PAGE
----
Korean Temple Food

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Seasonal and slow cooked. There’s no denying the magic that South Korean monks bring to their food. A cuisine made from more than just culinary skills, but from the heart and soul. Traditionally, food offered to religious entities before being offered to humans was considered ‘temple food’. In the Western world it is typically associated with the food of Buddhist monks. As Buddhism spread, the monks gradually made the switch from begging for alms to preparing their own meals, and thus was born the temple cuisine, ‘sachal eumsik’.

Korean Temple Food

What Is Temple Food? 

Holistically, temple food is vegetarian fare (excluding the onion family) consisting of fresh, natural, and seasonal ingredients. Minimal spices are used, and zero-waste cooking principles are adhered to. Not just the physical aspect, temple food calls for active involvement of the emotional facet too. It is believed that the energy a cook brings to the kitchen is elemental to the food being prepared.

Virtues & Tastes

Monks acknowledge the significance of both the flavour and quantity of food as nourishment for the body and mind. This attitude is reflected in the concepts of the “three virtues in foodstuffs” and the “six tastes of food.”

The concept of the “three virtues” maintains that foodstuffs should be: salutary, promoting sound bodily functions; clean in terms of both hygiene and edibility; and in accordance with the Buddhist law, which prohibits the consumption of meat and the five pungent vegetables (garlic, spring onions, leeks, chives & asafoetida). This concept, which manifests a positive view of cooking and realistic approach to cuisine, serves as a practical reference for Korean temple food.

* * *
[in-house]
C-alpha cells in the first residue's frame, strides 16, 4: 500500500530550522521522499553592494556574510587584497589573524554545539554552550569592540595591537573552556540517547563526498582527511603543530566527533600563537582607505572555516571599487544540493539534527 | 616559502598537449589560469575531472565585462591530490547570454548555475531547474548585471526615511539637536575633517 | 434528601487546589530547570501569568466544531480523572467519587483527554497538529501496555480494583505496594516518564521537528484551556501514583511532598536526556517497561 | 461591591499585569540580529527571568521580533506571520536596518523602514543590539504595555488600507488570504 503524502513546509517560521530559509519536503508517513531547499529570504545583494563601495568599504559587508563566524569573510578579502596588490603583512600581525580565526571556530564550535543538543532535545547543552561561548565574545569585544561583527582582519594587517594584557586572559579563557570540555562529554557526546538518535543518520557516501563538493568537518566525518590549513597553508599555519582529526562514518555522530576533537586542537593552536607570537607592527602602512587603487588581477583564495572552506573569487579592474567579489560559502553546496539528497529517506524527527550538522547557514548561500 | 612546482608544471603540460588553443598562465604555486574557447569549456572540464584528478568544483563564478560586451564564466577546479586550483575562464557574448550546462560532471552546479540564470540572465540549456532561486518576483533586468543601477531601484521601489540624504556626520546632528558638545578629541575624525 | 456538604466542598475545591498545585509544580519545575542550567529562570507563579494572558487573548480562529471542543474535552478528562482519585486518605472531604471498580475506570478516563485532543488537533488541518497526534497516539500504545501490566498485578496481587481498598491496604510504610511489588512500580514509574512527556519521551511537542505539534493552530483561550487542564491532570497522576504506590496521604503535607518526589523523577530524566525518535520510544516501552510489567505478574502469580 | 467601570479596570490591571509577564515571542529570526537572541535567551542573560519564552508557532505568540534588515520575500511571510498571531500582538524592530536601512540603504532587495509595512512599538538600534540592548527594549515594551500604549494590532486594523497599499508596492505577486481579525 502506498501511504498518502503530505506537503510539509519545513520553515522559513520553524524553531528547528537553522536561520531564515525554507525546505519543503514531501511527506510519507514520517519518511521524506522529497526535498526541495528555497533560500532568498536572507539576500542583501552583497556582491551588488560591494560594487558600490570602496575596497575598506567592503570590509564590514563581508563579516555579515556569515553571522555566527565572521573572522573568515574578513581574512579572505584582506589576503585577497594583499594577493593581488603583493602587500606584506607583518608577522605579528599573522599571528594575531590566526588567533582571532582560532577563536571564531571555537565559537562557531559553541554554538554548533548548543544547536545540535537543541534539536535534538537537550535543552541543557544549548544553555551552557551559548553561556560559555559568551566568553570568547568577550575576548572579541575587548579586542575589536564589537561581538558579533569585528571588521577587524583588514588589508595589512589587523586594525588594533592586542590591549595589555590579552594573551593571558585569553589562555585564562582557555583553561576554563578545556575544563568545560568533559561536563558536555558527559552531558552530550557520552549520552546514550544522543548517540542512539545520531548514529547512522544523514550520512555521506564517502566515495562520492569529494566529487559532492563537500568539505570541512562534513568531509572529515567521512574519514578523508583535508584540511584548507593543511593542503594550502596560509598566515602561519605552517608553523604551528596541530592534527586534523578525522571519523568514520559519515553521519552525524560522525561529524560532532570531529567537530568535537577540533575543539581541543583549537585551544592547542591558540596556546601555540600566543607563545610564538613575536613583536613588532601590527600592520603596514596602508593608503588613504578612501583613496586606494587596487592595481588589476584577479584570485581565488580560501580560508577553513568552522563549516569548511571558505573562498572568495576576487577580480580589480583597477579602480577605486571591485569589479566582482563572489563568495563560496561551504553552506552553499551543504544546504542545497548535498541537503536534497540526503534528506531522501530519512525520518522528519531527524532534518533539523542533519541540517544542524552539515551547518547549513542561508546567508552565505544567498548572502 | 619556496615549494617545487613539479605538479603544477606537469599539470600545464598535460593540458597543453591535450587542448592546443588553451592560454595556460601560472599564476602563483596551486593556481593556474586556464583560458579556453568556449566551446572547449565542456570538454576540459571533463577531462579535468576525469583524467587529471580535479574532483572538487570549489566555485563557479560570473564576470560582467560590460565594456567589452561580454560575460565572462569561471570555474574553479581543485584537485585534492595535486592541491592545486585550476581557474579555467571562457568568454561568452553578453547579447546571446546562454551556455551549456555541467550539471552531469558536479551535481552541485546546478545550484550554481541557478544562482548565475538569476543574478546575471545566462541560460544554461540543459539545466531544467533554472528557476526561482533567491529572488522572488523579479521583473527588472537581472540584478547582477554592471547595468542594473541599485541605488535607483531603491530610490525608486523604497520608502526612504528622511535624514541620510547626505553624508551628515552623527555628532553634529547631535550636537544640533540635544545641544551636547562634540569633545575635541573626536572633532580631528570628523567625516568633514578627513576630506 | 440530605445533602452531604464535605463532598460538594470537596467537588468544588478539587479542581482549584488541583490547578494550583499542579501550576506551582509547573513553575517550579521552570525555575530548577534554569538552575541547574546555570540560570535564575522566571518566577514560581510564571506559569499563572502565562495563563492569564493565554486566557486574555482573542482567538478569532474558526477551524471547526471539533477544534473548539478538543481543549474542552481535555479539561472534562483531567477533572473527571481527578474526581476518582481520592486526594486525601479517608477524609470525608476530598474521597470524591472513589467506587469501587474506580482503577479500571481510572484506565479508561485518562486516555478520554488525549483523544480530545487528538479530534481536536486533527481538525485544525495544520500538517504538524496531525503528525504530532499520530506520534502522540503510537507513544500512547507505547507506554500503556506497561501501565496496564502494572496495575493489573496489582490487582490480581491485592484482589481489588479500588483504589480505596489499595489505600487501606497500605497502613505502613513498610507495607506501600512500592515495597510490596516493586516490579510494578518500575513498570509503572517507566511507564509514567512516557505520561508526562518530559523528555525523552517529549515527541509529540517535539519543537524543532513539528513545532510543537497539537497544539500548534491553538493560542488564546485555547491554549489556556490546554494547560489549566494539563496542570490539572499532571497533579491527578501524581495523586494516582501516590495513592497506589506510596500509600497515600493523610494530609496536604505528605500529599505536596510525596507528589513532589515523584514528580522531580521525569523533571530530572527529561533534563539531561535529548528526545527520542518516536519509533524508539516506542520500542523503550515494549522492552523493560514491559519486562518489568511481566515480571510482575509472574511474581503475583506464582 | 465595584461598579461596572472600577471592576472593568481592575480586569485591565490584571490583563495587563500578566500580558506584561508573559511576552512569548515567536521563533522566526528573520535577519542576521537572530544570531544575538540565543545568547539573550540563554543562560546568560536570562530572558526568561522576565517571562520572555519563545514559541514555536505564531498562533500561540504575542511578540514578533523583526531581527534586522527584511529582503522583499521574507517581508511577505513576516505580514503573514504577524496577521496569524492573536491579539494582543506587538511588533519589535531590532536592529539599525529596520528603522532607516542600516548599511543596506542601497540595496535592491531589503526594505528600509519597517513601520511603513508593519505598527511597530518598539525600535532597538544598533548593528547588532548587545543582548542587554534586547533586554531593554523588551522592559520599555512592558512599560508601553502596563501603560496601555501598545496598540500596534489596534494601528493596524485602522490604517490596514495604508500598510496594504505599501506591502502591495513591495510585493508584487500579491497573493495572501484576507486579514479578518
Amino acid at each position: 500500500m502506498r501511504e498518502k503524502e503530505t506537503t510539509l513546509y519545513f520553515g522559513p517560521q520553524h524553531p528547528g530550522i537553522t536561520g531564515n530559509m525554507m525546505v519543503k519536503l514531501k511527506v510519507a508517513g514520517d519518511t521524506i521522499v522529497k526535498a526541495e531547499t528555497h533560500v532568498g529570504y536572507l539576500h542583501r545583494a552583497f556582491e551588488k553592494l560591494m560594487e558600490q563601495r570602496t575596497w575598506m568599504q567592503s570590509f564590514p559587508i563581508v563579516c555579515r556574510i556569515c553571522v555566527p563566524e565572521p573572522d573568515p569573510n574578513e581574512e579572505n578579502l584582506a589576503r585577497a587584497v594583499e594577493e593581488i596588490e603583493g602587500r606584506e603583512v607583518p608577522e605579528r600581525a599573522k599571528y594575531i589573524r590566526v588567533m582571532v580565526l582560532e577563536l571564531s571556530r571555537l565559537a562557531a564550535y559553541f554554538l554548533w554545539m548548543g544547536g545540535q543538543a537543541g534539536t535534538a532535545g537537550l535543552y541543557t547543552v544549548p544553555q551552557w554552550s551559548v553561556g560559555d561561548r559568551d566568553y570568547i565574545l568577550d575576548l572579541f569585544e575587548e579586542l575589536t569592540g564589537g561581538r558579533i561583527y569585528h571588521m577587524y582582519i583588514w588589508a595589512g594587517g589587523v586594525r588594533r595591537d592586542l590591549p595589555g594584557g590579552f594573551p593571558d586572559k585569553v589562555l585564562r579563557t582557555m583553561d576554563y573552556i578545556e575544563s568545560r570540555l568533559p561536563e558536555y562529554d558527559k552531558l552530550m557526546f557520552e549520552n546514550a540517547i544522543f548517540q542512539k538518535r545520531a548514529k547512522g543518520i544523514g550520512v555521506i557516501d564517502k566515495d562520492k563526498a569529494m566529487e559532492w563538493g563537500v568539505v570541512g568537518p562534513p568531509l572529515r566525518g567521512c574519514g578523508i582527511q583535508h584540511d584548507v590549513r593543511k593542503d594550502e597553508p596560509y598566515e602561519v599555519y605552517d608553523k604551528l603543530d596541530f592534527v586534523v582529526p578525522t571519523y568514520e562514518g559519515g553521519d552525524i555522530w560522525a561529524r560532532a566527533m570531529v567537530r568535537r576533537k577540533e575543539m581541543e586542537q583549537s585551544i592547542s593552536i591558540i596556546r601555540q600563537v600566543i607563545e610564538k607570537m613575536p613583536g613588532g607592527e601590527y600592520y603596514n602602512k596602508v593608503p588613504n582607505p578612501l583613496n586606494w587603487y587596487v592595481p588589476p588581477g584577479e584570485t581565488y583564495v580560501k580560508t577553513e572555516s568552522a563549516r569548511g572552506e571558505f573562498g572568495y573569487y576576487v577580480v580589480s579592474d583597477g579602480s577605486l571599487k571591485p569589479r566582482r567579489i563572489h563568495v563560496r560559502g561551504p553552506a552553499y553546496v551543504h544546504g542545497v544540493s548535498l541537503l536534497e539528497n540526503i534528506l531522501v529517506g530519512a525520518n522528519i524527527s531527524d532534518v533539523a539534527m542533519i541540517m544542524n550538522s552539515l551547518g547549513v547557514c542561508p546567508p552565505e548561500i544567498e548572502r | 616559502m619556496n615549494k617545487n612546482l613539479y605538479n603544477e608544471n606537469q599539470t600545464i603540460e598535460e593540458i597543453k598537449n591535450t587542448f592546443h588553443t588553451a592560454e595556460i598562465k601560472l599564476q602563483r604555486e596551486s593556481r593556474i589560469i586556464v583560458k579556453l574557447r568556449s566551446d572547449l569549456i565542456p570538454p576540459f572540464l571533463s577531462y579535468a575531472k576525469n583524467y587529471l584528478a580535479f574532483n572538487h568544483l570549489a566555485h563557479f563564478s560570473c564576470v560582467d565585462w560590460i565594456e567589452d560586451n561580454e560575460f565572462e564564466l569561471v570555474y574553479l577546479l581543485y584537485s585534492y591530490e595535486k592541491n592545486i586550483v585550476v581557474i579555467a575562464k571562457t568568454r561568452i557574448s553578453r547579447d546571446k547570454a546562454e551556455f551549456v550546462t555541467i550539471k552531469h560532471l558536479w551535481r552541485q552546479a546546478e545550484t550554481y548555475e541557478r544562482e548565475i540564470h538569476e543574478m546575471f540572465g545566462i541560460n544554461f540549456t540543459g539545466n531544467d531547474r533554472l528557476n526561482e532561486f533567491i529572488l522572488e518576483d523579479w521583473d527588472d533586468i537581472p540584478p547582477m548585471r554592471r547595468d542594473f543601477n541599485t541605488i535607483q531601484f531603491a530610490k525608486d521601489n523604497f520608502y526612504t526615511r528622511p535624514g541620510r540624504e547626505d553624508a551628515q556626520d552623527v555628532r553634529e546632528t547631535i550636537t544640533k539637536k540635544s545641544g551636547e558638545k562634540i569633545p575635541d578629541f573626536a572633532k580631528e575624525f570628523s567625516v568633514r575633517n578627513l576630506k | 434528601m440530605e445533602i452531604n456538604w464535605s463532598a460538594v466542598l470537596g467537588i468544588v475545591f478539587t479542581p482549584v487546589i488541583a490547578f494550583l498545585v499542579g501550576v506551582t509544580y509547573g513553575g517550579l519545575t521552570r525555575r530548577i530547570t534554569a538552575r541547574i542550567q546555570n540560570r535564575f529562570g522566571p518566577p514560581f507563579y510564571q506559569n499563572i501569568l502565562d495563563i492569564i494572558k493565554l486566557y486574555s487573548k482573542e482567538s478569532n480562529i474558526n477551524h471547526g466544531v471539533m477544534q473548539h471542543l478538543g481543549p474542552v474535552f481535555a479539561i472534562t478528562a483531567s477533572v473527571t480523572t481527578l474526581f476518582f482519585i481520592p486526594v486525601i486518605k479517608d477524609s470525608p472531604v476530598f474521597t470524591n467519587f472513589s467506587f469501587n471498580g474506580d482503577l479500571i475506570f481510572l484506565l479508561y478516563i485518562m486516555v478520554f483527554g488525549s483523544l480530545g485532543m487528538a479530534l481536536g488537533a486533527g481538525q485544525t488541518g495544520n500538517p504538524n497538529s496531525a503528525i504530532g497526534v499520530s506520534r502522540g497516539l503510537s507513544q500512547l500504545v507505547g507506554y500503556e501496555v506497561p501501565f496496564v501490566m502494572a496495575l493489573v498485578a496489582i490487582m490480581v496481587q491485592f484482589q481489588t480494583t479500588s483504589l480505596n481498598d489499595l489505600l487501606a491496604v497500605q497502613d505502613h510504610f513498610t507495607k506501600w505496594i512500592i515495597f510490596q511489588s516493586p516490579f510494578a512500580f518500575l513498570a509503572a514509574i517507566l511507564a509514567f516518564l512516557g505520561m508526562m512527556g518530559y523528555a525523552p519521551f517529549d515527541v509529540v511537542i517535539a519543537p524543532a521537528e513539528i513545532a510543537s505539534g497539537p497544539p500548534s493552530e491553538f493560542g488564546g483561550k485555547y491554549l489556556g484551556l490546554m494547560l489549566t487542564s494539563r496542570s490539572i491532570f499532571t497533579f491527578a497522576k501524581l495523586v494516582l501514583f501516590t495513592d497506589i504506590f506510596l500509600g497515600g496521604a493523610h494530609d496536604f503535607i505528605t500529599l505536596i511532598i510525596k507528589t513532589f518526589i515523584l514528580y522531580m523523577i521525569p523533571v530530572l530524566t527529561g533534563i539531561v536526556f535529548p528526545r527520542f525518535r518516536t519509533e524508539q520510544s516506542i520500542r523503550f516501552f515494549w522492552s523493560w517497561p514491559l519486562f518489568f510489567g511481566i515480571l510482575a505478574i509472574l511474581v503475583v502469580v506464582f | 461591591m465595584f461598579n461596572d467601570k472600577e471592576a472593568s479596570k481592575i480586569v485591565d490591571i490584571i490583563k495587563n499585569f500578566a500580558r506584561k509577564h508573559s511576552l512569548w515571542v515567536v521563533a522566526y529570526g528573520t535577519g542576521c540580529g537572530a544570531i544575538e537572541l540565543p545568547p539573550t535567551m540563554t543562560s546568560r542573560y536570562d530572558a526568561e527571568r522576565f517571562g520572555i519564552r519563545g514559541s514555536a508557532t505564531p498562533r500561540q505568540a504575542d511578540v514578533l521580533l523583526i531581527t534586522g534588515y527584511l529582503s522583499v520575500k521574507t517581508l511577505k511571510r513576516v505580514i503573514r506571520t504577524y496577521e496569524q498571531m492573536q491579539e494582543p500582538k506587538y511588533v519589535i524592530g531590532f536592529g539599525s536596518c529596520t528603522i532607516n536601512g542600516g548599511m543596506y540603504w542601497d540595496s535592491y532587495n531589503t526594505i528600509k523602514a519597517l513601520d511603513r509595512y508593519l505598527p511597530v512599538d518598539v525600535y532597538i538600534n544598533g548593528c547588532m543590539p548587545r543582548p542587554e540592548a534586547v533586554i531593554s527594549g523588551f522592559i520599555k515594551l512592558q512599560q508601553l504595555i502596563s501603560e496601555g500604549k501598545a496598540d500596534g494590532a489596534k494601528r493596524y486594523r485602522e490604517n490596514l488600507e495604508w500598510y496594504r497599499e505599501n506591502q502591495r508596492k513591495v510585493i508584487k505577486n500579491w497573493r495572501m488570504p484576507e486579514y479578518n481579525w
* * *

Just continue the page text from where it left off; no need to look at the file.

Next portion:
The concept of the “six tastes” supposes that all food falls in one of six taste categories: salty, sweet, sour, bitter, spicy and insipid. While these classifications assume that each taste has equal status, Korean Buddhism lays more weight on insipidity, a fundamental taste embracing the individual qualities of all the different tastes of ingredients to produce a well-balanced flavour. 

Rituals

The mealtime ritual begins with putting the right amount of food into the bowls of each individual. When the food is served, the monks can either ask for more or take some out of their bowls depending on how much they can eat. It is a rule to consume all the food in the bowl without leaving even a grain of rice or a speck of red pepper powder. By doing so, the monks control their desires in terms of the amount or taste of the food. As a daily routine as well as a religious ritual, this mealtime custom is commonly practiced in East Asian Buddhist communities, but in content and practice the Korean version embodies its own ideas and rules.

The food offered to the monks is not for them alone. Consequently, after reciting the pre-meal chant, they take seven grains of rice out of their bowls for the beasts, birds and insects. It means that taking a meal is not an individual undertaking for the monks, but a communal event with other living beings. 

Furthermore, the food is shared not only with earthly beings like humans and animals, but also with beings in the ‘other world’, including dead parents, grandparents and other relatives. This idea is expressed by reciting three different verses for the dead throughout the meal. At the end of each meal, the bowls are washed with water without a single speck of food left behind, except for some water for the ‘hungry ghosts’ that is gathered in a collective vessel.

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